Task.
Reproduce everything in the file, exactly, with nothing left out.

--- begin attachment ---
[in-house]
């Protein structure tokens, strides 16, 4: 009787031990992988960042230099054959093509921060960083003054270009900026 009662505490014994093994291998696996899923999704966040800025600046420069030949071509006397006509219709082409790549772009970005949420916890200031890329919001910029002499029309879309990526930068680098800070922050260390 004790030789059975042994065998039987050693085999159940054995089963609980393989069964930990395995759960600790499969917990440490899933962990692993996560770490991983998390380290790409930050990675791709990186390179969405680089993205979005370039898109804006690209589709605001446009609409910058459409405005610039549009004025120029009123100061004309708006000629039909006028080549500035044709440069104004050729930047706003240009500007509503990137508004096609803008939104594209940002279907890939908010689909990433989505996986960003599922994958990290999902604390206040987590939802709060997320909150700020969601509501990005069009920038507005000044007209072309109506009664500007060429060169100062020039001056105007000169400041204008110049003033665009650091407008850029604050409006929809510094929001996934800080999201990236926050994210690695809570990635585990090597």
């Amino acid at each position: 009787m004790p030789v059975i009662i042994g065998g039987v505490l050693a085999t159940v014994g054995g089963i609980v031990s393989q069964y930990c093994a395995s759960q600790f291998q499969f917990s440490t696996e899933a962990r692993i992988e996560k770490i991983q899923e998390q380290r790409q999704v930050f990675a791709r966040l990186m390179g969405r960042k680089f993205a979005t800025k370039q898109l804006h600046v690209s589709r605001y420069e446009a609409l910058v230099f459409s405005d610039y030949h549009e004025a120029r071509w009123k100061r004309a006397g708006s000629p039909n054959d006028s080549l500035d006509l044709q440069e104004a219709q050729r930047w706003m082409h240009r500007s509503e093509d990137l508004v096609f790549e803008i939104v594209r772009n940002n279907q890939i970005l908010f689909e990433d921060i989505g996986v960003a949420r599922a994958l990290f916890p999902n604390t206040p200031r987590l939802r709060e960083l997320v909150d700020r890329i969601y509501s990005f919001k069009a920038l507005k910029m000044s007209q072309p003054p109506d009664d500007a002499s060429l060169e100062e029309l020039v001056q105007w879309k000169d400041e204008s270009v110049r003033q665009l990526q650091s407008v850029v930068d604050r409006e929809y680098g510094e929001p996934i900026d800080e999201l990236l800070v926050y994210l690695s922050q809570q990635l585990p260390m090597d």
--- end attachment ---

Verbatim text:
[in-house]
């Protein structure tokens, strides 16, 4: 009787031990992988960042230099054959093509921060960083003054270009900026 009662505490014994093994291998696996899923999704966040800025600046420069030949071509006397006509219709082409790549772009970005949420916890200031890329919001910029002499029309879309990526930068680098800070922050260390 004790030789059975042994065998039987050693085999159940054995089963609980393989069964930990395995759960600790499969917990440490899933962990692993996560770490991983998390380290790409930050990675791709990186390179969405680089993205979005370039898109804006690209589709605001446009609409910058459409405005610039549009004025120029009123100061004309708006000629039909006028080549500035044709440069104004050729930047706003240009500007509503990137508004096609803008939104594209940002279907890939908010689909990433989505996986960003599922994958990290999902604390206040987590939802709060997320909150700020969601509501990005069009920038507005000044007209072309109506009664500007060429060169100062020039001056105007000169400041204008110049003033665009650091407008850029604050409006929809510094929001996934800080999201990236926050994210690695809570990635585990090597």
């Amino acid at each position: 009787m004790p030789v059975i009662i042994g065998g039987v505490l050693a085999t159940v014994g054995g089963i609980v031990s393989q069964y930990c093994a395995s759960q600790f291998q499969f917990s440490t696996e899933a962990r692993i992988e996560k770490i991983q899923e998390q380290r790409q999704v930050f990675a791709r966040l990186m390179g969405r960042k680089f993205a979005t800025k370039q898109l804006h600046v690209s589709r605001y420069e446009a609409l910058v230099f459409s405005d610039y030949h549009e004025a120029r071509w009123k100061r004309a006397g708006s000629p039909n054959d006028s080549l500035d006509l044709q440069e104004a219709q050729r930047w706003m082409h240009r500007s509503e093509d990137l508004v096609f790549e803008i939104v594209r772009n940002n279907q890939i970005l908010f689909e990433d921060i989505g996986v960003a949420r599922a994958l990290f916890p999902n604390t206040p200031r987590l939802r709060e960083l997320v909150d700020r890329i969601y509501s990005f919001k069009a920038l507005k910029m000044s007209q072309p003054p109506d009664d500007a002499s060429l060169e100062e029309l020039v001056q105007w879309k000169d400041e204008s270009v110049r003033q665009l990526q650091s407008v850029v930068d604050r409006e929809y680098g510094e929001p996934i900026d800080e999201l990236l800070v926050y994210l690695s922050q809570q990635l585990p260390m090597d």